Fisheries and filming on our waterways
Our canals and rivers have a strong appeal for film-makers, television producers and art directors amongst others. The waterways are regularly used for everything from major feature films and TV dramas, to advertising shoots and documentaries. This generates both income for the Trust and increased public interest for our waterways.
As the largest owners of fishing rights in the UK, it’s not surprising that from time to time, there is interest in filming angling activity on our waterways too.
Obtaining permission for filming and photography
Individual anglers who are taking footage on a mobile phone for their own personal use would be exempt from having to apply for permission or pay a fee. Out of courtesy, if the personal filming or photography involves persons who are not known to you, then please seek their permission first.
Where the photo or film footage is being undertaken for commercial purposes and/or involves the presence of a film crew on the waterways then permission from the Trust will be required.
How to obtain permission to film
The Trust has a small team who deal with all filming and photography enquiries. They can be contacted at email@example.com. The applicant will then be sent an application pack. There’s lots of information on our website filming and photography pages to help you get started with planning your shoot.
Is there a fee and what length of notice is required?
There is always a fee, the level of which will depend on various factors including whether the towpath will need to be closed and how much Trust staff time will be involved in making the event happen. The application process typically takes at least five working days so we strongly advise that you submit your application well in advance of when you plan to undertake the work.
Some dos and don’ts when it comes to filming fishing
People who are new to fishing can sometimes inadvertently put themselves at risk of fishing without the correct permissions. Therefore, you will need to obtain a permit either from the controlling angling club or via the Waterway Wanderers’ scheme (if the fishing rights are included in this scheme) as well as hold an Environment Agency rod licence.
It is important that people are not encouraged to fish in inappropriate locations. Angling clubs who rent fishing rights on the canal network have to adhere to the terms of the Trusts’ standard angling agreement document. For example fishing is not permitted in locks or within 25 metres of a lock approach. A lock approach is where the water width begins to narrow near the lock entrance. Similarly never film anglers fishing at water points (angling is not permitted here) or within 25 metres of a swing bridge. There is a real risk of injury or even death if fishing in close proximity to overhead electrical powerlines so never be tempted to film anyone fishing here under any circumstances.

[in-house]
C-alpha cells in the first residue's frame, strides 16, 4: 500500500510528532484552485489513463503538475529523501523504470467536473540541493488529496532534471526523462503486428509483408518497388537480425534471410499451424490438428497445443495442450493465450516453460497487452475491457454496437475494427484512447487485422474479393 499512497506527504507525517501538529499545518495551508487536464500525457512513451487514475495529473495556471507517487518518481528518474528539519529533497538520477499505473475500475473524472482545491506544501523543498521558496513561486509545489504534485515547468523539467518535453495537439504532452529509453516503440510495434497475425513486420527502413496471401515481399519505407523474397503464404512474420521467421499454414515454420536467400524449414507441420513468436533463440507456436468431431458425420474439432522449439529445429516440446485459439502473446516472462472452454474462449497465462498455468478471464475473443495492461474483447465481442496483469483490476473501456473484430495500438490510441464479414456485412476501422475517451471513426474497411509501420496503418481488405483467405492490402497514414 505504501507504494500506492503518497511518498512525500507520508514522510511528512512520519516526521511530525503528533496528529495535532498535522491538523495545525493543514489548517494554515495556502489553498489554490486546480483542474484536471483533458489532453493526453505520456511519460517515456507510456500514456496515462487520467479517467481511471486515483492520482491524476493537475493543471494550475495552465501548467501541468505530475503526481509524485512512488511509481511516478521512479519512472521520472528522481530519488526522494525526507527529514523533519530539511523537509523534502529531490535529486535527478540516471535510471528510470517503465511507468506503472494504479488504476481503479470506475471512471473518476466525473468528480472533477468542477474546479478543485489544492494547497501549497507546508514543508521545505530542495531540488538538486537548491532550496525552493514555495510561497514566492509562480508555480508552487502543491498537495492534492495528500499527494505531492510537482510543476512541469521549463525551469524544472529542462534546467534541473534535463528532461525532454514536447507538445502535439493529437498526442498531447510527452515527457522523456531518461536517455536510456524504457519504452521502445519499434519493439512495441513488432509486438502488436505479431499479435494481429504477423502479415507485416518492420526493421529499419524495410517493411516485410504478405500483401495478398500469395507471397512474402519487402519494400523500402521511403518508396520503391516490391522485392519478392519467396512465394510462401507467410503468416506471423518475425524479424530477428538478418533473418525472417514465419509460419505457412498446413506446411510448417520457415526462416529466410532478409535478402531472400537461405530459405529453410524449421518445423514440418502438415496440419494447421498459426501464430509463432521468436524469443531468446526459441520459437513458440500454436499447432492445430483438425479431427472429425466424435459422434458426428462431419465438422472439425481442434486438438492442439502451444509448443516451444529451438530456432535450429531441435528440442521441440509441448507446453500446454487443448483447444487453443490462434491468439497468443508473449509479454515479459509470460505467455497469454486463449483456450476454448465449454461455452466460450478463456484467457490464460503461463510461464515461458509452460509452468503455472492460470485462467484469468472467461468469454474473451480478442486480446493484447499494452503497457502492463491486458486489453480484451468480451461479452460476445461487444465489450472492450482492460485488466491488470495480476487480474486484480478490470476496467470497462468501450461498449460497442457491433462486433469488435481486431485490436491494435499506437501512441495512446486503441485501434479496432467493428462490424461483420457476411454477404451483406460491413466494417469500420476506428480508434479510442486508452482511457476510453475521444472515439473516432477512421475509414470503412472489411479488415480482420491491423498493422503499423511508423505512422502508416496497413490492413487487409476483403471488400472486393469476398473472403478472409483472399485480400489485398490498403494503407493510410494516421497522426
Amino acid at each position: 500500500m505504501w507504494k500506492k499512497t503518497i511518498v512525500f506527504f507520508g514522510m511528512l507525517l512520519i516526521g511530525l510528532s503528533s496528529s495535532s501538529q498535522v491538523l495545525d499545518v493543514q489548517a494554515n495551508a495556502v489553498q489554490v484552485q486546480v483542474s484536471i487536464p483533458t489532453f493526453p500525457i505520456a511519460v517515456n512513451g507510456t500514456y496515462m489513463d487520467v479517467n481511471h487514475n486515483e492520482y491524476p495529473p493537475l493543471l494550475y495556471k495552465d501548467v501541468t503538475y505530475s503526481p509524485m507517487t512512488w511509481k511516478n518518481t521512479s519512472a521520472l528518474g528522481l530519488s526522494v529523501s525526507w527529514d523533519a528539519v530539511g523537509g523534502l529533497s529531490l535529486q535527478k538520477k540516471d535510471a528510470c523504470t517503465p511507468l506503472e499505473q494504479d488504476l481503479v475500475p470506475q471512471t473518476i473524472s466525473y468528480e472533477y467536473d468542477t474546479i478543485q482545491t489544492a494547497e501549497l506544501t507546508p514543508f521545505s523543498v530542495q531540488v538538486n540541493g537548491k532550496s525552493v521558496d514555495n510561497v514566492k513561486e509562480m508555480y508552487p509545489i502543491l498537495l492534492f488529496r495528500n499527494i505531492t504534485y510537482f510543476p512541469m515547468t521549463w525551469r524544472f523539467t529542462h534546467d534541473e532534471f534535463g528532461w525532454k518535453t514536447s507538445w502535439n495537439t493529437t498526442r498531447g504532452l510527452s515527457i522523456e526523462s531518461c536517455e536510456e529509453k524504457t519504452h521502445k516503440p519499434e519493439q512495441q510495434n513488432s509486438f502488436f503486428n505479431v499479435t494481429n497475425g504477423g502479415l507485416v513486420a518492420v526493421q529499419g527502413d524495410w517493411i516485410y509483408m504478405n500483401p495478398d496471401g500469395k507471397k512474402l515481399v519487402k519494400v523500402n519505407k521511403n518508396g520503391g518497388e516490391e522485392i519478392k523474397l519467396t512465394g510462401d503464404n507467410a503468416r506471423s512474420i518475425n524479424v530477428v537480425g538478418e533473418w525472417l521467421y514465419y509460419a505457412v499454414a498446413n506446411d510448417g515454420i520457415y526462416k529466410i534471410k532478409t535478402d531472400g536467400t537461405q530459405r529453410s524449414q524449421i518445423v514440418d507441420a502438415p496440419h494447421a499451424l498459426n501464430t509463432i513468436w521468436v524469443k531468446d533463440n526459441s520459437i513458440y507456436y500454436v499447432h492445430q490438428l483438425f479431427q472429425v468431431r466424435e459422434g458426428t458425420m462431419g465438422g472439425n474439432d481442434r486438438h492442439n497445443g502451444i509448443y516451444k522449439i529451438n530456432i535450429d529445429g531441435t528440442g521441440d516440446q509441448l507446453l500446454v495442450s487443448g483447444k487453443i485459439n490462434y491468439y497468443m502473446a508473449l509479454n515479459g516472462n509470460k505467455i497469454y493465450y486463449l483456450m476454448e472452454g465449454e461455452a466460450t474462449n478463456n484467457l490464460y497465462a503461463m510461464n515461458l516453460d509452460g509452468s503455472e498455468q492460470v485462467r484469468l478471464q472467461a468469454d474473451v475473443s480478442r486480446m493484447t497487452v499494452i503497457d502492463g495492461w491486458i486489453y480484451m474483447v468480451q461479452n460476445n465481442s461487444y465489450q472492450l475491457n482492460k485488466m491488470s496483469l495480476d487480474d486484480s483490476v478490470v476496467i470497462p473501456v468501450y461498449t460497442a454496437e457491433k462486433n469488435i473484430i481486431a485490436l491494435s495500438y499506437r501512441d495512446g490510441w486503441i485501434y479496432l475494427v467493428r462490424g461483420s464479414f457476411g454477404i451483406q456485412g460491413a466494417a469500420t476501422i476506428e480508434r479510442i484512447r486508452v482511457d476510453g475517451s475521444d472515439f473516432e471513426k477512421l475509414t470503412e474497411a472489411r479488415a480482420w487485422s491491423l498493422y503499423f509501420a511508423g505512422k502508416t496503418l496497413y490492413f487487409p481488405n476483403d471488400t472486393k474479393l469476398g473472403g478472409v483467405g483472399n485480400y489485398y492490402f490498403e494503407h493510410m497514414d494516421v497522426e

Setting a good example and adhering the club rules
It’s important for the image of angling and the continuing growth of the sport on our waterways that anglers being filmed demonstrate exemplary behaviour. Even celebrity anglers are not at liberty to turn a blind eye to local club rules. Indeed there must be liaison with the controlling angling club prior to the film being shot. Do make sure that the club is in agreement with the project being undertaken. Should you need information regarding the controlling angling club visit the fishery search page of the Trusts' website.
Do not film fishing equipment blocking the towpath or do anything else that puts the image of angling at risk. There are some useful hints on our Share the Space, Drop the Pace fishing video.
Check out the close season situation
I won’t embarrass a reporter friend who, with the Trusts’ advance permission, undertook a magazine feature in early March on a section of waterway with the intention of promoting the venue as the perfect spot for fishing in April and May. Alas, he had not checked whether the venue was open all the year round and it turned out that it was not! Follow the link for more information on the traditional close season.
Last date edited: 8 April 2016
About this blog
The team undertake a diverse range of work including looking after the Trust's £40 million worth of fish stocks, managing agreements with over 250 different angling clubs and helping more people, especially youngsters, take up angling on the canal. Follow this blog to keep updated with the thoughts and work of the team.See more blogs from this author